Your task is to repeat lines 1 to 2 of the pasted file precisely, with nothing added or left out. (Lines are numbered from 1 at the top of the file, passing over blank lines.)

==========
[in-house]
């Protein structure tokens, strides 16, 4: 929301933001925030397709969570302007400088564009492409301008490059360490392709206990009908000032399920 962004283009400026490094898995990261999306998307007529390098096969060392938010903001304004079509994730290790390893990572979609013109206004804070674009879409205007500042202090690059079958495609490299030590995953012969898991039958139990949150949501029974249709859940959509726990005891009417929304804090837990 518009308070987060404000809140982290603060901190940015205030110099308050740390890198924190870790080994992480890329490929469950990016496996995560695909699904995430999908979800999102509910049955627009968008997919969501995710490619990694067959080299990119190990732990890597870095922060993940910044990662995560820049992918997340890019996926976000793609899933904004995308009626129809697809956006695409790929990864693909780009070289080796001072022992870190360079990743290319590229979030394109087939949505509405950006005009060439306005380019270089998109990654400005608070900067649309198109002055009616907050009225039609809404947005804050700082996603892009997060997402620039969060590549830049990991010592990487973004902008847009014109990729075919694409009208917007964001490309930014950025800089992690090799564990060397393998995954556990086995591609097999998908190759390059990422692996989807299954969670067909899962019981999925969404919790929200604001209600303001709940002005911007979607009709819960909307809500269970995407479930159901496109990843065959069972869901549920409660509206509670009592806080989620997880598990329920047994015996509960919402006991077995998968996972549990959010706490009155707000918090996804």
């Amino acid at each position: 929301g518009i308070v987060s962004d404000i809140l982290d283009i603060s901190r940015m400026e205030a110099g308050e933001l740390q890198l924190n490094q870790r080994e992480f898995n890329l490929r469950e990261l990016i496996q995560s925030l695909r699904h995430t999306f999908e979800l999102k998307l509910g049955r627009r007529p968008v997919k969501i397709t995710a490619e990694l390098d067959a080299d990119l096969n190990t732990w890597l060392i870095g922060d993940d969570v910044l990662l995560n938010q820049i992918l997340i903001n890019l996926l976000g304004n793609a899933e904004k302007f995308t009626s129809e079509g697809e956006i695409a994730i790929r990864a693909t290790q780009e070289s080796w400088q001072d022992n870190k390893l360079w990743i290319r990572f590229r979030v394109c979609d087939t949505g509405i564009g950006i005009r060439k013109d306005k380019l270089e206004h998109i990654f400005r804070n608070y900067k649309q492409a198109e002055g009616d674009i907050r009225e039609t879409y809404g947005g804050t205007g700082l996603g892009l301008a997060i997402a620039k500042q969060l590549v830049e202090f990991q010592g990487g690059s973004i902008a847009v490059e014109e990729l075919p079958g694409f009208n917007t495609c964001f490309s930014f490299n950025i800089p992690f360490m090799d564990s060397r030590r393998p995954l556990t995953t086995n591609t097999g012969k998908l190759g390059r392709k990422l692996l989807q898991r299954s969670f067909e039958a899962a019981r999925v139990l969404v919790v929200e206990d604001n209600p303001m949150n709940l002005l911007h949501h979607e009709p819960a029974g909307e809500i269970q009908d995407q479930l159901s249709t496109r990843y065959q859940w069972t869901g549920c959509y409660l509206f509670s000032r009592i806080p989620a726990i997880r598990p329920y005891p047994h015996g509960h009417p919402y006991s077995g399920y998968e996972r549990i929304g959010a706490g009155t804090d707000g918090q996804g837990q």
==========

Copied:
[in-house]
């Protein structure tokens, strides 16, 4: 929301933001925030397709969570302007400088564009492409301008490059360490392709206990009908000032399920 962004283009400026490094898995990261999306998307007529390098096969060392938010903001304004079509994730290790390893990572979609013109206004804070674009879409205007500042202090690059079958495609490299030590995953012969898991039958139990949150949501029974249709859940959509726990005891009417929304804090837990 518009308070987060404000809140982290603060901190940015205030110099308050740390890198924190870790080994992480890329490929469950990016496996995560695909699904995430999908979800999102509910049955627009968008997919969501995710490619990694067959080299990119190990732990890597870095922060993940910044990662995560820049992918997340890019996926976000793609899933904004995308009626129809697809956006695409790929990864693909780009070289080796001072022992870190360079990743290319590229979030394109087939949505509405950006005009060439306005380019270089998109990654400005608070900067649309198109002055009616907050009225039609809404947005804050700082996603892009997060997402620039969060590549830049990991010592990487973004902008847009014109990729075919694409009208917007964001490309930014950025800089992690090799564990060397393998995954556990086995591609097999998908190759390059990422692996989807299954969670067909899962019981999925969404919790929200604001209600303001709940002005911007979607009709819960909307809500269970995407479930159901496109990843065959069972869901549920409660509206509670009592806080989620997880598990329920047994015996509960919402006991077995998968996972549990959010706490009155707000918090996804």